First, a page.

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PRESS RELEASE February 21, 2019

Agriculture leaders imagine the future of food in Latin America and the Caribbean Region


Farmer in Costa Rica. World Bank

The World Bank leads an initiative that seeks to ensure that agriculture and food systems in LAC deliver inclusive growth, create jobs, and help feed some of the world population in a sustainable, nutritious, and safe way.

San José, February 21, 2019. Agriculture leaders gathered in Costa Rica this week to identify opportunities and threats that could affect food and agriculture systems in Latin America and the Caribbean Region (LAC).

The workshop brought together policy makers, producer groups, agribusiness firms, civil society organizations, researchers, and development agencies, to examine future scenarios and identify actions to facilitate the emergence of dynamic, productive, and modern agriculture and food systems. Findings from the workshop will inform the ongoing preparation of a major report on the future of agriculture and food systems in LAC.

“The workshop’s results will be used to shape the report’s key messages and ensure that the messages in the report are relevant to a wide range of key stakeholders and partners,” said Michael Morris, Lead Agricultural Economist at the World Bank.

The report aims to improve understanding of the transformational opportunities offered by LAC’s agriculture and food systems to contribute to growth, employment, and food security, while sustaining global and local natural capital endowments. The report is being produced through a partnership led by the World Bank Group (WBG) and including the International Food Policy Research Institute (IFPRI), the Inter-American Development Bank (IDB), the Inter-American Institute for Cooperation of Agriculture (IICA), McKinsey & Company (McKinsey), and the Nature Conservancy (TNC).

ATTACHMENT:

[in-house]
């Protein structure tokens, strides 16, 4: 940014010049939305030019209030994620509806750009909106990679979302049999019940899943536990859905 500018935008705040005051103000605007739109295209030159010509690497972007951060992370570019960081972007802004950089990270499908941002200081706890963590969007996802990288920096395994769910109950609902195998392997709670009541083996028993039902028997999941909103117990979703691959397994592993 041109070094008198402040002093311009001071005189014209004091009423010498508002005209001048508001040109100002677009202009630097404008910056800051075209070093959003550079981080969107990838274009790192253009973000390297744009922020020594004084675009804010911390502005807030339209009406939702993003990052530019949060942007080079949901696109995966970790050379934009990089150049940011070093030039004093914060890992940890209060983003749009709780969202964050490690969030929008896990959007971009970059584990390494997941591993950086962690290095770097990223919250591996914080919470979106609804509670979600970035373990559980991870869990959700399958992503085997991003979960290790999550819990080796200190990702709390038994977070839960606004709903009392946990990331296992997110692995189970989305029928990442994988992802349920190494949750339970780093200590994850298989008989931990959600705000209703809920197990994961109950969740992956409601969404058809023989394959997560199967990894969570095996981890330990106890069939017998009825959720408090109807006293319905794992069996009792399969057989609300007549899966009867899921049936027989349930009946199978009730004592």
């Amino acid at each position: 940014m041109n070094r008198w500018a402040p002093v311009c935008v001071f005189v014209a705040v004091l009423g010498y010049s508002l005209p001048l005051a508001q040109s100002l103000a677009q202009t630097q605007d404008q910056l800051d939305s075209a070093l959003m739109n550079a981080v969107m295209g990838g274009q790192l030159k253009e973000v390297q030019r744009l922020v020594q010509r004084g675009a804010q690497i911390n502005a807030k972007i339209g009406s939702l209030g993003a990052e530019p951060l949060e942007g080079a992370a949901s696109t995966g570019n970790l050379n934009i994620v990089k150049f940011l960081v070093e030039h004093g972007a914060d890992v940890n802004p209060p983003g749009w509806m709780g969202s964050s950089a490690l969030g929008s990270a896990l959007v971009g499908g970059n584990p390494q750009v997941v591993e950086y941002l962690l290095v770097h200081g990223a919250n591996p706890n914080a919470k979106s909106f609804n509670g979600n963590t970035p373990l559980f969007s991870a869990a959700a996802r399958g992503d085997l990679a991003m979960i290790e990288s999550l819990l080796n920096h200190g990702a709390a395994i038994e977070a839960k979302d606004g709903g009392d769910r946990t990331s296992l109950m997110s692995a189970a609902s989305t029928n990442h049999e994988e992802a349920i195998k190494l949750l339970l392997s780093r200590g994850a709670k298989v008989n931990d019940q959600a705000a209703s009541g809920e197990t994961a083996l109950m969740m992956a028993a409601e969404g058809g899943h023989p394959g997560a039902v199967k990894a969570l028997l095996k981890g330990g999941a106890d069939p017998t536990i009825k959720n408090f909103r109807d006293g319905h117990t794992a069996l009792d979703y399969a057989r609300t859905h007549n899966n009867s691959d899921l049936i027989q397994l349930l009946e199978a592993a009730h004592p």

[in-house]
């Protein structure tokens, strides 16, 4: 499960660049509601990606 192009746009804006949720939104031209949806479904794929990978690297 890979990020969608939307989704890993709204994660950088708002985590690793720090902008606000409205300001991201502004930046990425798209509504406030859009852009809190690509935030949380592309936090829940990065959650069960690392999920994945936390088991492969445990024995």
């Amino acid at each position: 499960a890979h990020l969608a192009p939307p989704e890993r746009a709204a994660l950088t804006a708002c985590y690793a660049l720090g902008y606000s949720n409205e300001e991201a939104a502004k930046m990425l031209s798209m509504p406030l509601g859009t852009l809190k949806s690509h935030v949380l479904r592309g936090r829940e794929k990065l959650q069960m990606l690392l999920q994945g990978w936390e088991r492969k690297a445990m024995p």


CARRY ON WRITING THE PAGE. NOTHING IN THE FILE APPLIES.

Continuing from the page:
Building on the results of earlier analytical work, the workshop participants constructed a series of future scenarios reflecting different combinations of drivers such as climate change, shifts in human diets, increasing scarcity of agricultural land and irrigation water, and the emergence of disruptive technologies. After developing a detailed description of each scenario and imagining their impacts on growth, poverty, food security, and the environment, the participants identified the actions needed to safeguard the performance of agriculture and food systems under each scenario, were it to occur. Some of the actions are designed to guard against potentially catastrophic risks; others would allow key actors to take advantage of opportunities that could emerge; and still others—known as “big bets”—are designed to alter the trajectory of the entire agriculture and food system.

During the February 19 event, participants agreed that LAC can play a critical role in contributing to world food security and in generating globally important environmental services. In his remarks, Eugenio Diaz-Bonilla, Head of Latin American and Caribbean Program at IFPRI, emphasized that it is vital to manage agricultural, rural and food systems development in a way that balances inclusive growth, poverty reduction and sustainability objectives.

The host of the activity and Director General of IICA, Manuel Otero, highlighted the role of LAC agriculture in the world. "Agriculture is in our DNA, and it is up to us to take advantage of the opportunity of becoming guarantors of world food security, "he said.

Taking a long-term perspective, the report, which is expected to be finalized by the end of 2019, is looking at what actions are needed, now and in the years to come, to ensure that agriculture and food systems in LAC deliver inclusive growth, create jobs and help feed some 9.5 billion people globally by 2050 in a sustainable, nutritious, and safe way.



Washington D.C.
Flore de Preneuf
Senior Communications Officer
San Jose, Costa Rica
IICA Institutional Communication Division